A digital certificate (also known as a digital ID) allows its owner to digitally sign or encrypt emails.
A digital certificate can be used to create a digital email signature which proves to the recipient that it came from your email address and that no one has tampered with it in transit. If the digital certificate includes your name then the digital signature also proves that the email came from you as an individual. For official correspondence, this sort of assurance is very valuable.
Some software applications allow you to use a digital certificate to apply a digital signature to documents you have created or approved. For instance OpenOffice.org 3 lets you digitally sign documents (though make sure you finish editing a document before signing it, as any change at all will invalidate the signature) and Adobe Acrobat X has sophisticated support for signing documents with digital certificates.
If you have a digital certificate for an email correspondent, you can use their certificate to encrypt the email you send to them. Once you have used a digital certificate to encrypt a message, only the owner of that digital certificate will be able to decrypt and read the message. Encryption makes it impossible for the message to be read by anyone who intercepts it in transit. This is critically important when sending sensitive documents such as personal details, financial details, and legal documents.
A digital certificate consists of a public key and a private key. The public key can be safely shared and is sent out to people as part of signed email. The private key must be kept safe by the owner of the digital certificate, and the owner must make sure no one else is ever able to access the private key. These keys are in fact just huge prime numbers which can be used in combination to sign or encrypt messages in a process known as public-key cryptography.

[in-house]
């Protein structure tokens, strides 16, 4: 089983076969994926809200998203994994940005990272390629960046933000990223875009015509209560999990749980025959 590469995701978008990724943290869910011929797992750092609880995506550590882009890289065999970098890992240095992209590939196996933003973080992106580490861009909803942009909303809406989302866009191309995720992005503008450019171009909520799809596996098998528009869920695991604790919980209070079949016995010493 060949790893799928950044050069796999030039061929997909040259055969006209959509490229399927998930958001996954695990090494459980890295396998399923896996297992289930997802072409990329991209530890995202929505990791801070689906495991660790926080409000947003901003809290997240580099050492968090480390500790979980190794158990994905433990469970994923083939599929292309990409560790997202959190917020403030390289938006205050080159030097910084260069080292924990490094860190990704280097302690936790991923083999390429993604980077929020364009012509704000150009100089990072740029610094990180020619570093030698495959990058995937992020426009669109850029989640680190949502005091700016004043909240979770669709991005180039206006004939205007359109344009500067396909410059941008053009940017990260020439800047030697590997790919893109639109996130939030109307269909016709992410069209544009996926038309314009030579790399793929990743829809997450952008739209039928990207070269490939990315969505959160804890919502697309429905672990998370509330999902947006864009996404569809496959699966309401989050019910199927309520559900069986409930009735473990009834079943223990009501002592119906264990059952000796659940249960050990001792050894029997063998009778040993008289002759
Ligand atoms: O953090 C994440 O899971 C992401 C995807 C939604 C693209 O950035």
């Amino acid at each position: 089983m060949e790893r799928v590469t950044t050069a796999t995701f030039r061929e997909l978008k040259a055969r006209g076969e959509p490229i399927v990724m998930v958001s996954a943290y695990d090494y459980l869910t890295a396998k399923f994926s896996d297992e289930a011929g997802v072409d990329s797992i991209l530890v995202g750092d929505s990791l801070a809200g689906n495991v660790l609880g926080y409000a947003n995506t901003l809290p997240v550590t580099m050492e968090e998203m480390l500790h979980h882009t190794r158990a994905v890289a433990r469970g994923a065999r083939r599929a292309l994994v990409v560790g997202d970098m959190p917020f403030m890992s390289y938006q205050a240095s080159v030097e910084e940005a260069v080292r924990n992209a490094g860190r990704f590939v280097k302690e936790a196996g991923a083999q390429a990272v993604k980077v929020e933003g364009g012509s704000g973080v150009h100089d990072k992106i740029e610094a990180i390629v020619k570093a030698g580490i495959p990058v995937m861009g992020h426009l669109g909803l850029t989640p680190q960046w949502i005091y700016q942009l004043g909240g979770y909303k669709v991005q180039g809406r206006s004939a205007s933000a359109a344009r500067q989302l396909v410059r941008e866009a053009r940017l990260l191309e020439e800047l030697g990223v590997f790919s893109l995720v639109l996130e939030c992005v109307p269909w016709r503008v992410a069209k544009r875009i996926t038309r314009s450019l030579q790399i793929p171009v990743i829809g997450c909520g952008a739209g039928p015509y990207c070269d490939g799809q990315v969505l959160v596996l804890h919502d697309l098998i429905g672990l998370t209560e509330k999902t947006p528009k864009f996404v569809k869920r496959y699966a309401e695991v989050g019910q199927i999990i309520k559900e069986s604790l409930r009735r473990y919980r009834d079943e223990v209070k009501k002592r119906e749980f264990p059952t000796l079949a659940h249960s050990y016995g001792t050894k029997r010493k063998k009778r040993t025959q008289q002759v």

When a message (be it an email or a document) is digitally signed, the owner's private key is used to calculate the message signature. Then the public key, of which the owner's correspondents have a copy, can be used to check that the message signature is authentic.
When a message is encrypted, the recipient's public key is used to scramble the message, so that only the recipient can decrypt it by using their private key.
When you send an email across the internet, it will pass through several servers on its way to the recipient. For instance, the email has to pass through one or more servers belonging to your internet service provider, and each recipient's provider. If a rogue agent gains access to these servers, either by working for the provider company or by hacking into the company systems from outside, then they can intercept email passing through the servers. This allows the intruder to read and modify email messages that are sent without security.